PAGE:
March 8, 2011

Favorite Books, Part I - And There Was Light

Erin Reynolds is single and lives in Washington D.C. In her spare time she likes thinking about the saddle her grandfather gave her, the next time she'll get to visit her niece and nephews, and the homeless man on his bike who likes to wish her a happy-belated-Mother's-Day, every time they cross paths.

I love the book, And There Was Light, by Jacques Lusseyran.

One late Friday afternoon I found myself in a library corner devouring an old talk by Neal A Maxwell. I don't remember which talk it was, but I remember Maxwell quoting Lusseyran's books as one of his personal favorites. On a whim, I ran to the library catalogue to see if the same book was available. Check! I still remember sitting down with "And There Was Light" and feeling a thrill as I read the first lines. "As I remember it, my story always starts out as a fairy tale, not an unusual one, but still a fairy tale." I remember being devastated when the library bell rang, signaling closing time, and I discovered I'd left my library card at home. Don't judge me, but I purposely mis-shelved the book in a dark, seldom visited corner of the library so that I could come back the next day and finish it. I know a book is great when I think back on its stories, its lessons, its questions time and time again. This is that kind of book for me.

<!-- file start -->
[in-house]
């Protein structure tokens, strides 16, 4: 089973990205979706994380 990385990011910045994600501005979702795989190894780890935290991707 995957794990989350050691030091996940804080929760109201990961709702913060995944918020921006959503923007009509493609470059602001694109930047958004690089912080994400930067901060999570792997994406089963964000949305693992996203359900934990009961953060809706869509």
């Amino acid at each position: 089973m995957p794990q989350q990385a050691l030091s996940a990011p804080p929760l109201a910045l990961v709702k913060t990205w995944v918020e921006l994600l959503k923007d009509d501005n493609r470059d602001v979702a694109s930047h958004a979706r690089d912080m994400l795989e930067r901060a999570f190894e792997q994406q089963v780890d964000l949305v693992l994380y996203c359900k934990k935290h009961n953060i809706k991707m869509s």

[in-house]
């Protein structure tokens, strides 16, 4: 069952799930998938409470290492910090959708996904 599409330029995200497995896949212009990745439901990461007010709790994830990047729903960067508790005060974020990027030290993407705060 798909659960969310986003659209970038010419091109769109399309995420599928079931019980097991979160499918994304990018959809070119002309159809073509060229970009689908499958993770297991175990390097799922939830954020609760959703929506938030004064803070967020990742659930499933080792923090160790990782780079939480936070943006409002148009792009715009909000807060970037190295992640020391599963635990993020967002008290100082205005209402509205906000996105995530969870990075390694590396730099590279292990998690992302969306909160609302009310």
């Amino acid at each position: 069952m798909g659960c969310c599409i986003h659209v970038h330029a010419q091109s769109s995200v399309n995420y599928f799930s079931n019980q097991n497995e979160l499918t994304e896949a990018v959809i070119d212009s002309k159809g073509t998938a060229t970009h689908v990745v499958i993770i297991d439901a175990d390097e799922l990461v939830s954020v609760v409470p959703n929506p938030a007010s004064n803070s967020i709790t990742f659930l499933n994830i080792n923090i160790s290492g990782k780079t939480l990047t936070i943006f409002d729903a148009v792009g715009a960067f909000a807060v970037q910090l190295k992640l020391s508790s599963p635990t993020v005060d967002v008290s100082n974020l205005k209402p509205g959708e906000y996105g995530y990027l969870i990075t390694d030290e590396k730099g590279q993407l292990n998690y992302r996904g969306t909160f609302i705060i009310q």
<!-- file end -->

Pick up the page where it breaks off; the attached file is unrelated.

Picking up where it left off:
Although the story revolves around betrayal, Buchenwald, and blindness, it reads like poetry and radiates of light.


  1. One of my faves. It's our book club book for August too. I can't wait to hear more from you, Erin.

  2. Erin, this is one of my favorite books as well! I was amazed by the wholeness of this story - Lusseyran tells such a heartfelt story, but also an intellectually stimulating story, of conviction and sacrifice despite his own tremendous trials. Very few books I've read have given me such a feeling of all around goodness.

  3. By the way, this week as I walked along the Seine River in Paris I thought of the scenes from Lusseyran's childhood and the amazing stories of the French Resistance. My experience there was as informed by this book as it was by my other favorite French story, Les Miserables. Thanks for the recommendation!